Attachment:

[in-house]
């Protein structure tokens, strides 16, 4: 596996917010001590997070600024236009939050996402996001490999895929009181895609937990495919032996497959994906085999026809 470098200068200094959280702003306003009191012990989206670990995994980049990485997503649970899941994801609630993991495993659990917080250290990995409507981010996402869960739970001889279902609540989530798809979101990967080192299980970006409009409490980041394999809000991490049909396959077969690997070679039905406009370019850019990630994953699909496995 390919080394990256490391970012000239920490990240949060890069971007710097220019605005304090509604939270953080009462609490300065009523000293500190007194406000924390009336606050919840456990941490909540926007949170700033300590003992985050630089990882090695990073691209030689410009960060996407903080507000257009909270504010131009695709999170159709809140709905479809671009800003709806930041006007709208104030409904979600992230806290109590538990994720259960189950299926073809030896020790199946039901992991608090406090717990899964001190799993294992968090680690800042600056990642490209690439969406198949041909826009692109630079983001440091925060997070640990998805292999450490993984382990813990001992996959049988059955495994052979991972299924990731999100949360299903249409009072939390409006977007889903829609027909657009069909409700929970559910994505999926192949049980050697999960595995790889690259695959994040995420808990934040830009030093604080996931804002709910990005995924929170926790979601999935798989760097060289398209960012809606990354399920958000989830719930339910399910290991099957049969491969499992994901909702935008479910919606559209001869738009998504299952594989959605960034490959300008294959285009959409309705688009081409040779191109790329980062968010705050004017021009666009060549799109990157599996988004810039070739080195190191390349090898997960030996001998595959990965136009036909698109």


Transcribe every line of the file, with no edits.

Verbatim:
[in-house]
């Protein structure tokens, strides 16, 4: 596996917010001590997070600024236009939050996402996001490999895929009181895609937990495919032996497959994906085999026809 470098200068200094959280702003306003009191012990989206670990995994980049990485997503649970899941994801609630993991495993659990917080250290990995409507981010996402869960739970001889279902609540989530798809979101990967080192299980970006409009409490980041394999809000991490049909396959077969690997070679039905406009370019850019990630994953699909496995 390919080394990256490391970012000239920490990240949060890069971007710097220019605005304090509604939270953080009462609490300065009523000293500190007194406000924390009336606050919840456990941490909540926007949170700033300590003992985050630089990882090695990073691209030689410009960060996407903080507000257009909270504010131009695709999170159709809140709905479809671009800003709806930041006007709208104030409904979600992230806290109590538990994720259960189950299926073809030896020790199946039901992991608090406090717990899964001190799993294992968090680690800042600056990642490209690439969406198949041909826009692109630079983001440091925060997070640990998805292999450490993984382990813990001992996959049988059955495994052979991972299924990731999100949360299903249409009072939390409006977007889903829609027909657009069909409700929970559910994505999926192949049980050697999960595995790889690259695959994040995420808990934040830009030093604080996931804002709910990005995924929170926790979601999935798989760097060289398209960012809606990354399920958000989830719930339910399910290991099957049969491969499992994901909702935008479910919606559209001869738009998504299952594989959605960034490959300008294959285009959409309705688009081409040779191109790329980062968010705050004017021009666009060549799109990157599996988004810039070739080195190191390349090898997960030996001998595959990965136009036909698109």